There are no real rules on retiring numbers. It’s a formality, a sign of respect; when a number is retired, it shows that the organization views the wearer of that jersey in a dignified, honored manner. In fact, there is only one real rule when it comes to retiring jersey numbers: no one is allowed to wear that number for that team ever again.
Unless your name is Peyton Manning, of course.
During his announcement on Tuesday afternoon, Peyton Manning flashed a big smile as he held up the orange jersey, freshly pressed with “Manning” on the back and the number 18 stretched across it. He spoke with grace and dignity about Frank Tripucka, the original owner of the Broncos No. 18 jersey. He said all the right things.
“I had the privilege of speaking with Frank Tripucka this morning,” Manning said at the press conference. “It really goes against everything I believe in being a guy who appreciates the history of football and I believe when a number is retired it should stay retired; but in talking to Frank Tripucka, I feel he really wants me to wear his number. It was a very humbling conversation and I am honored to wear his number.”
He wasn’t the only one saying the right things on the subject. Tripucka, a man most football fans did not know until this week, is quoted in an article from First-and-Orange, a Denver Broncos fan blog, as saying that he would be “honored” if Manning wore his jersey number. Both Manning and Tripucka are fine with unretiring the number. And if there were a right way to go about this process, they would be successfully doing so.
Unfortunately, there isn’t.
Whether or not Tripucka is okay with having his number unretired, it was retired for a reason. Tripucka was the Broncos’ first quarterback in history, and whether or not his on-field performance is as impressive as Manning’s, he serves a place in Denver Broncos history. If unretiring a number really “goes against everything” Peyton believes in, he should’ve proved that by finding a new number to represent. The truth is that Manning had to say what he said, but it is clear that the number 18 is very significant to him. If it weren’t, he wouldn’t have gone against what is a very rare honor in the Broncos franchise.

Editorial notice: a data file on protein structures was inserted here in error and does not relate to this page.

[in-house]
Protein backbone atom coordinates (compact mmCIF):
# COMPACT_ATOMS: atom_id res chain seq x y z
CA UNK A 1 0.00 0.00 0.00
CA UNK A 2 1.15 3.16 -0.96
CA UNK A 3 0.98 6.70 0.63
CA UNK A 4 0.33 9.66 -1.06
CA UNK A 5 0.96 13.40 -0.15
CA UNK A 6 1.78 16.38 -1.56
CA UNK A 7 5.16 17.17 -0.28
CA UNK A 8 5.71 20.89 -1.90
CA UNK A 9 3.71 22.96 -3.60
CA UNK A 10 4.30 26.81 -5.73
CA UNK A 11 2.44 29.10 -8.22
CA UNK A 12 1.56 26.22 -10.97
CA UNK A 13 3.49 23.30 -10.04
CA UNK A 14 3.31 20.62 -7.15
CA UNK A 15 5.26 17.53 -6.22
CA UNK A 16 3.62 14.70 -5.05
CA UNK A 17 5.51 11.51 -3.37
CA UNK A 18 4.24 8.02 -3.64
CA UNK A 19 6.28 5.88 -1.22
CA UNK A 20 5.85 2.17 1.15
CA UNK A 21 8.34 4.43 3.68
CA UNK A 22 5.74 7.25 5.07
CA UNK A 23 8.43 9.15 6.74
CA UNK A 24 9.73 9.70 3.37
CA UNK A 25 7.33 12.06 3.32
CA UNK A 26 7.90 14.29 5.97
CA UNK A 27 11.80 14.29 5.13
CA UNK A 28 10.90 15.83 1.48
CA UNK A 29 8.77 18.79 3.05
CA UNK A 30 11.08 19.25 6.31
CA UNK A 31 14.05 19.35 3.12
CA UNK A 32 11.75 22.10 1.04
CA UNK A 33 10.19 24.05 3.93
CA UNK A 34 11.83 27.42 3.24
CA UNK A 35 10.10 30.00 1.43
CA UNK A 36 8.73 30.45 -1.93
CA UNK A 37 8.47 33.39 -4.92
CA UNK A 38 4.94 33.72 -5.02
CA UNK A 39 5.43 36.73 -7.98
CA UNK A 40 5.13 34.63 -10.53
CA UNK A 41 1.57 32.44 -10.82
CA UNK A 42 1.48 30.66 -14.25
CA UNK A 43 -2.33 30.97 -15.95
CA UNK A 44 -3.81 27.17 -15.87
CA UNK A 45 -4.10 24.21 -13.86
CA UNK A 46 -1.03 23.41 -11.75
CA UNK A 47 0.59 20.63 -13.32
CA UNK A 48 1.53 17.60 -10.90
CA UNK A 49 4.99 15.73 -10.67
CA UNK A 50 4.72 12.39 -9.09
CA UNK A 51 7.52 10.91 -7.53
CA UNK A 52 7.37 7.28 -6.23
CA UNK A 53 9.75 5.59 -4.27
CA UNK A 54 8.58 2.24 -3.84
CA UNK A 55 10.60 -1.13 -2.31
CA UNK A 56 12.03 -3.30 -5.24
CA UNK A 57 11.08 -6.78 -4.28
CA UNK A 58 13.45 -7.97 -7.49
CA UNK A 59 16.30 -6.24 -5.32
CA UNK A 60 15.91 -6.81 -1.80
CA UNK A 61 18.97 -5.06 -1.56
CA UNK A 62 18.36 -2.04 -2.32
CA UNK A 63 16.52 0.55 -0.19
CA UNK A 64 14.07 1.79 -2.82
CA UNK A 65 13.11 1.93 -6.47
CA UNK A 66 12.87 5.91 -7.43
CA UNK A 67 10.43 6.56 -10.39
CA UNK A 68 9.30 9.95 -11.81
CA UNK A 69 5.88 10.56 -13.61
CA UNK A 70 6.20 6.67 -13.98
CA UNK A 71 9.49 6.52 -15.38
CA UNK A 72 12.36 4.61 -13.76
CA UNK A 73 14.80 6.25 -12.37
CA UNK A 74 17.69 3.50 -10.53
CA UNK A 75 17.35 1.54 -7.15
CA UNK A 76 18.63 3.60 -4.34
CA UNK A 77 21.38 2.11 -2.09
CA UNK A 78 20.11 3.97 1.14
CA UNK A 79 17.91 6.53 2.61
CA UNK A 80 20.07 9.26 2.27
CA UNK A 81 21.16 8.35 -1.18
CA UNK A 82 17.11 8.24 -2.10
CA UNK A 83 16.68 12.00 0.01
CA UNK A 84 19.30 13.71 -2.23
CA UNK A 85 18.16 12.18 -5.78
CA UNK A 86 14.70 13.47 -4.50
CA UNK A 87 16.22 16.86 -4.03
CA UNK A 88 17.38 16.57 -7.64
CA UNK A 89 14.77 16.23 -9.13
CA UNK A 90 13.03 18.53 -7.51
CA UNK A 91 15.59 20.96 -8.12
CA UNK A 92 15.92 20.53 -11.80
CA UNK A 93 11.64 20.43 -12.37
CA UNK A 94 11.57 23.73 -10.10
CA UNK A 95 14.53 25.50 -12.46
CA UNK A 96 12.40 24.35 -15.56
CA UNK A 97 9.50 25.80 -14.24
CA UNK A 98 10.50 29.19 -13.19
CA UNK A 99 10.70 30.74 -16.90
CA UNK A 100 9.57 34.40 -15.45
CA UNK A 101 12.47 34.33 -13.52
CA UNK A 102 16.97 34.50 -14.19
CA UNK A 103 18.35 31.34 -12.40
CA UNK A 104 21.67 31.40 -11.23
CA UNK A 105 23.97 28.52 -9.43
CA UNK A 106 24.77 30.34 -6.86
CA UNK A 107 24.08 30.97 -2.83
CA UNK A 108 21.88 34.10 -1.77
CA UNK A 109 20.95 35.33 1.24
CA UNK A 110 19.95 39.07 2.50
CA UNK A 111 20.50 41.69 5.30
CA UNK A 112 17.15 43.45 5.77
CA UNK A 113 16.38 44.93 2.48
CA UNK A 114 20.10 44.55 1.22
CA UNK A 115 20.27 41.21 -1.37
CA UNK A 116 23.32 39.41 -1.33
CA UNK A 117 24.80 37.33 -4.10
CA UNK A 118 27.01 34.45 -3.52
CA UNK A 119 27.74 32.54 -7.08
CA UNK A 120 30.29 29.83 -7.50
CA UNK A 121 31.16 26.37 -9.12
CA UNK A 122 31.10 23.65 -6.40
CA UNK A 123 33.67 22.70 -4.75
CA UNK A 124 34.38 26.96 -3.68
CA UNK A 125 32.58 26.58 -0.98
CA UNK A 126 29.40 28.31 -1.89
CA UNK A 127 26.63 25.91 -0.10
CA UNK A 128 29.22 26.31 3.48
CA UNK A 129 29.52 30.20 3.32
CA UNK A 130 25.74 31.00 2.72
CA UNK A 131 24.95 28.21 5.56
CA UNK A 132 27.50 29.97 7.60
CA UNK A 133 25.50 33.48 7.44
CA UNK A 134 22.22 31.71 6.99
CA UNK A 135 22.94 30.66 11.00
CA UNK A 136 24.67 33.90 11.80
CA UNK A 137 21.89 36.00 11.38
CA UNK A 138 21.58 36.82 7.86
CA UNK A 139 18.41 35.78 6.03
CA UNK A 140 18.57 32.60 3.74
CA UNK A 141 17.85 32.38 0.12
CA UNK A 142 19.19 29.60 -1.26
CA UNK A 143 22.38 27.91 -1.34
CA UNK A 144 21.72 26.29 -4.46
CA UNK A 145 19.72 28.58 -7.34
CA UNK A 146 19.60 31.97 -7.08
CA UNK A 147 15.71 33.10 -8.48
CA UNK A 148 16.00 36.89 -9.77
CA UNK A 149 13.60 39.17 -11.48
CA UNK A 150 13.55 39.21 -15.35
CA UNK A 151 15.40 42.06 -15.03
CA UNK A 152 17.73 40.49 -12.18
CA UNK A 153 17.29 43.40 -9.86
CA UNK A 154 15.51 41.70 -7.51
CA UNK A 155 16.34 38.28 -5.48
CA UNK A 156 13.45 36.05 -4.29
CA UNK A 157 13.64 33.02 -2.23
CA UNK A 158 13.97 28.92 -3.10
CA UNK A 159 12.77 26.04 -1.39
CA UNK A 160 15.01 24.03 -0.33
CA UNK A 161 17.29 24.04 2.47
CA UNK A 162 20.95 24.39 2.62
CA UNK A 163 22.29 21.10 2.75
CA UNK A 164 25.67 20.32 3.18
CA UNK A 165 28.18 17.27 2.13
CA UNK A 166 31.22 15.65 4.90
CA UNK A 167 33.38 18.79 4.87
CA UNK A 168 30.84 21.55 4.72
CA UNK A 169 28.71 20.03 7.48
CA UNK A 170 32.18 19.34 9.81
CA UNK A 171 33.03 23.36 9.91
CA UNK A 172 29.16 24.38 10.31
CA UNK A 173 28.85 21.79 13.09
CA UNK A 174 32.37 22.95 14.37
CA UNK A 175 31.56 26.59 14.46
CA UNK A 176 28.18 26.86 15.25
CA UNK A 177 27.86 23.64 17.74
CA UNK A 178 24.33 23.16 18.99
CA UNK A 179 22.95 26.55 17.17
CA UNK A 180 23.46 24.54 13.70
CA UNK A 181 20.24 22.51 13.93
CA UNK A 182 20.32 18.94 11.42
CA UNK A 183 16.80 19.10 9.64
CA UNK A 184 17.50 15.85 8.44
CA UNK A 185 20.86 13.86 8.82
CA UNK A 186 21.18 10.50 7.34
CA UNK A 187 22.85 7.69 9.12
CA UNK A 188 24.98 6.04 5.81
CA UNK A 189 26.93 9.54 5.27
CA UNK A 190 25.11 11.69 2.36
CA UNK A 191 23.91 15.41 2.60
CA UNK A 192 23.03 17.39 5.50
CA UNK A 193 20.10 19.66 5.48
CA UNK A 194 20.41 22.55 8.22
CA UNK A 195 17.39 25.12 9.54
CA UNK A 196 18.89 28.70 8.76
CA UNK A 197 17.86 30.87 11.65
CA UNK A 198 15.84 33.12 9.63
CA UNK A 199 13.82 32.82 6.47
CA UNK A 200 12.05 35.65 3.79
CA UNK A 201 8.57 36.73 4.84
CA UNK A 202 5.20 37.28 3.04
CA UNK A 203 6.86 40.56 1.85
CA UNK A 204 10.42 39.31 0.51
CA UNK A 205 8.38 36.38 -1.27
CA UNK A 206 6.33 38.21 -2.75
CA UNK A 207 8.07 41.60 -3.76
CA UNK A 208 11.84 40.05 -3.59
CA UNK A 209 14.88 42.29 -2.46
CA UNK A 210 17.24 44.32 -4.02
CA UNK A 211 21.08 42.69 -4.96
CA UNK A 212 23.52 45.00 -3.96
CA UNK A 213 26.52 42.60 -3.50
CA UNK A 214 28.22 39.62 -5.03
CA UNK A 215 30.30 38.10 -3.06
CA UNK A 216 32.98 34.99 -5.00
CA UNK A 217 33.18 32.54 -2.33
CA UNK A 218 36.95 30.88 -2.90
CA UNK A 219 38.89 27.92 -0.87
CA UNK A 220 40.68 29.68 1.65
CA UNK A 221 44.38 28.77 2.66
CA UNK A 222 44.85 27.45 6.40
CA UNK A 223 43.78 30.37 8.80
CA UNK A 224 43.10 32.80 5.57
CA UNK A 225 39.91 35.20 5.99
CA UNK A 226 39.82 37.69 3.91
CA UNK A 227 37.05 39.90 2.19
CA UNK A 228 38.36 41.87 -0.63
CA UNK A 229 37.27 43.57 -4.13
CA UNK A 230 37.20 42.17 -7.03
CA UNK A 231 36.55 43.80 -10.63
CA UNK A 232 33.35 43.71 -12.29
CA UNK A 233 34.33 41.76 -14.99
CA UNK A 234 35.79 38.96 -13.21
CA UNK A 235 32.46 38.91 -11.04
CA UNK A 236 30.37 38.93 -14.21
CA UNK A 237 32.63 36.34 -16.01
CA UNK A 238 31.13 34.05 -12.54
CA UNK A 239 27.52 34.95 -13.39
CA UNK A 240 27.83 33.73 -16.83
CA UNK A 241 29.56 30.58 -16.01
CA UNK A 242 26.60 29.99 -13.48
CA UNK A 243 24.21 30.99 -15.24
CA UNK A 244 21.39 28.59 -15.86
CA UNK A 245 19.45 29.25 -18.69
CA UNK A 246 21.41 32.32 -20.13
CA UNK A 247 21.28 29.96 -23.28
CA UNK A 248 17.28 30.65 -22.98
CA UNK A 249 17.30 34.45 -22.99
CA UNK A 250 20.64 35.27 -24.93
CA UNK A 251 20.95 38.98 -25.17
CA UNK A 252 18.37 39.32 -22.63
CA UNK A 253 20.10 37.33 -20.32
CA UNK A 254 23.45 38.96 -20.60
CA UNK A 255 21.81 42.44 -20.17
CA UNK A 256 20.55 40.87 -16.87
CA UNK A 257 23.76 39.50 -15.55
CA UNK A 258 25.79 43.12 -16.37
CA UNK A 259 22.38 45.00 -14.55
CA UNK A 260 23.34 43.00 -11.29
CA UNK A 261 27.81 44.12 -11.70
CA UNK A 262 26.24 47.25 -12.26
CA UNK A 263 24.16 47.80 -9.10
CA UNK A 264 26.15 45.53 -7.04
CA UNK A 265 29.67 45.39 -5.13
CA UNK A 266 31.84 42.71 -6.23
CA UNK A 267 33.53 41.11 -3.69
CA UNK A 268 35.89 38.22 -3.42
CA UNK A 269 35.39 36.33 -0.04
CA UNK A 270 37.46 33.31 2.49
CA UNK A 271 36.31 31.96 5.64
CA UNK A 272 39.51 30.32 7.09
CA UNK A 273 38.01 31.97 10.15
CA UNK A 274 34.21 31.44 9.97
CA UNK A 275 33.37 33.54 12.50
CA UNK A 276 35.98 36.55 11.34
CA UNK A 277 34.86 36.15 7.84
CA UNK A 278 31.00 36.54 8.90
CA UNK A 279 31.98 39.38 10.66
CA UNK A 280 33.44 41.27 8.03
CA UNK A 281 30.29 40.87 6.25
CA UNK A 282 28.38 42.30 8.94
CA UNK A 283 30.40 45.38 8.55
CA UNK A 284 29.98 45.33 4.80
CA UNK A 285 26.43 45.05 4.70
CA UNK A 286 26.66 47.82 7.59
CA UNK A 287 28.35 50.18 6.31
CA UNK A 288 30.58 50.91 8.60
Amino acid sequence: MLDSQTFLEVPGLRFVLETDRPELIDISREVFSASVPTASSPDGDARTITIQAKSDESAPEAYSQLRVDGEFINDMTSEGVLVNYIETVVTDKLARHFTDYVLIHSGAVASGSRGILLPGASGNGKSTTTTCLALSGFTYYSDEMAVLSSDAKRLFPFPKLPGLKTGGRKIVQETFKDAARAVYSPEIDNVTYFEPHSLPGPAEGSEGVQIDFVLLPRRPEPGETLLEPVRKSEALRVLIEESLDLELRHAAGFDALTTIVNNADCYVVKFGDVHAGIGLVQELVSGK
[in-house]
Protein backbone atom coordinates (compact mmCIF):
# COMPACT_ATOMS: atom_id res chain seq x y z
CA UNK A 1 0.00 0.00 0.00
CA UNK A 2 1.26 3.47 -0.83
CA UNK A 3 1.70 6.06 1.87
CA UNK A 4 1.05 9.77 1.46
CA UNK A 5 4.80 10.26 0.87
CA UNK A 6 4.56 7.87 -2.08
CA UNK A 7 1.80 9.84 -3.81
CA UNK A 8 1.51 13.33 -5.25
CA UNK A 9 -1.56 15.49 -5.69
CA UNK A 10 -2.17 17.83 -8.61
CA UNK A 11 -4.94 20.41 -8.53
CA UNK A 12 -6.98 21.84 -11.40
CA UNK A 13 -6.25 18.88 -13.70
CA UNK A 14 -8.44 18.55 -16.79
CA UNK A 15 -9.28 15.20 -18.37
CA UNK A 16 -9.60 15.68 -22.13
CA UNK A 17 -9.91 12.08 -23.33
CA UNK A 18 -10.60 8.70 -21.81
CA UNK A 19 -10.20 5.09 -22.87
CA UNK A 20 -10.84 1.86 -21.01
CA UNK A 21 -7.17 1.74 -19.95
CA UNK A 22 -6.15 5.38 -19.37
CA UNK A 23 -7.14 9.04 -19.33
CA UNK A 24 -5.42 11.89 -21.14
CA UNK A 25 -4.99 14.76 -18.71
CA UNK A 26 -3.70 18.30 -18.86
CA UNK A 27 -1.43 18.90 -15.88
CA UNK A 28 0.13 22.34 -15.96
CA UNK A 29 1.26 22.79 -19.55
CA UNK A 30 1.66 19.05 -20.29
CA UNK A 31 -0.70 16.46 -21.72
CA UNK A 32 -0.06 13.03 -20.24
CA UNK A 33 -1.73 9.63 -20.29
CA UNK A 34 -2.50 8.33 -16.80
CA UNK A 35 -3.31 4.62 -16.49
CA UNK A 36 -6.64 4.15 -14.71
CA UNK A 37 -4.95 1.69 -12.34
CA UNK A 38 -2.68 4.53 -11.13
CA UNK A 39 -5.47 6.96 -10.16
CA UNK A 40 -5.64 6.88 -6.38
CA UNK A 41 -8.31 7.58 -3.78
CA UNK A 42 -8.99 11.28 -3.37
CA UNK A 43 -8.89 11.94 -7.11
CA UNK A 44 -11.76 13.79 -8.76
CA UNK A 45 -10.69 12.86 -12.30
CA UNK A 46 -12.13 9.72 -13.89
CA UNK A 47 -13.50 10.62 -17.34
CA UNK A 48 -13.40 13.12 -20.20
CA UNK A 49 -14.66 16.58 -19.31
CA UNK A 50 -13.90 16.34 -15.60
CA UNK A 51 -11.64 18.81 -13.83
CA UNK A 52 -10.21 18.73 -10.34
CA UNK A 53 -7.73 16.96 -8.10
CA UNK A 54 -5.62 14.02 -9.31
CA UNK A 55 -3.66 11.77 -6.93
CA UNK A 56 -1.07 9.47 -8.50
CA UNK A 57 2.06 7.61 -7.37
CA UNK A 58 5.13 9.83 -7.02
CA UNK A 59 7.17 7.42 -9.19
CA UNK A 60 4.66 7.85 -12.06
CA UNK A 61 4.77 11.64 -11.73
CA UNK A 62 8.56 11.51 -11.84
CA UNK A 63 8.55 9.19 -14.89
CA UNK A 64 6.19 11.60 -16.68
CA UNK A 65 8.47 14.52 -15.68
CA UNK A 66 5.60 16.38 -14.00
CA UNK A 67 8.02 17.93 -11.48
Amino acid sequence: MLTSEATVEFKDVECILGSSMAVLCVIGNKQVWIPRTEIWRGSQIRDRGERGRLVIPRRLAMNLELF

The Broncos have retired only three numbers, which greater shows the significance of Tripucka’s spot in franchise history. Of the three retired numbers, only two are in the designated quarterback number range: 18 and 7. This means that Manning had 17 numbers to choose from when choosing his new number. He could have gone with 16, the jersey he wore the last time he donned an orange jersey, at the University of Tennessee. He could have thrown a curveball and went with another number like 1 or 8.
Everyone who is okay with Peyton bringing 18 out of the Ring of Fame talks about the production of Manning, and that is hard to argue against. Peyton Manning is a once-in-a-generation quarterback, perhaps once-in-a-lifetime. His numbers are astounding, and there are few football fans who don’t think of Peyton when they think of the number 18. For a quarterback that has done as much as he has, maybe the rules shouldn’t apply. After all, there’s no precedent for a surefire Hall-of-Fame quarterback changing teams late in his career, is there?
Enter Joe Montana.
Joe Montana’s 1993 trade from San Francisco to Kansas City is similar to this offseason’s situations in many ways. Both Montana and Manning had brought a championship (or more) to their team. Both were undeniable Hall of Famers for their first team. Both brought relevance to their franchise and city. Both were supplanted by young quarterbacks who represented the future. And both, in their late 30s, went to a team where the number they had worn their entire career was already retired.
For the Chiefs, it was Super Bowl Champion Len Dawson’s 16 that had been retired. In a New York Times article in 1993, Len Dawson is quoted as saying that he didn’t want them to unretire his number. Montana obviously respected his wishes, as he played the rest of his career wearing 19.
However, like the current situation, their opinions shouldn’t matter. Because when a number is retired, it should stay retired. Dawson said that he was told “No Chief would ever wear 16 again.” I’m sure a similar sentiment was promised to Tripucka. That’s how retired numbers work. No matter who you are. No matter if you’re Joe Montana, Peyton Manning, or anybody else. Going against that counteracts the point of retiring numbers. If a retired number has the potential to be unretired any time a popular and celebrated star moves to another team, what’s the point of retiring numbers in the first place?
There isn’t a set rulebook on retiring numbers, but if there were, the Denver Broncos just threw it out the window.
Nathan Raby is co-founder and writer of The Footbawl Blog.
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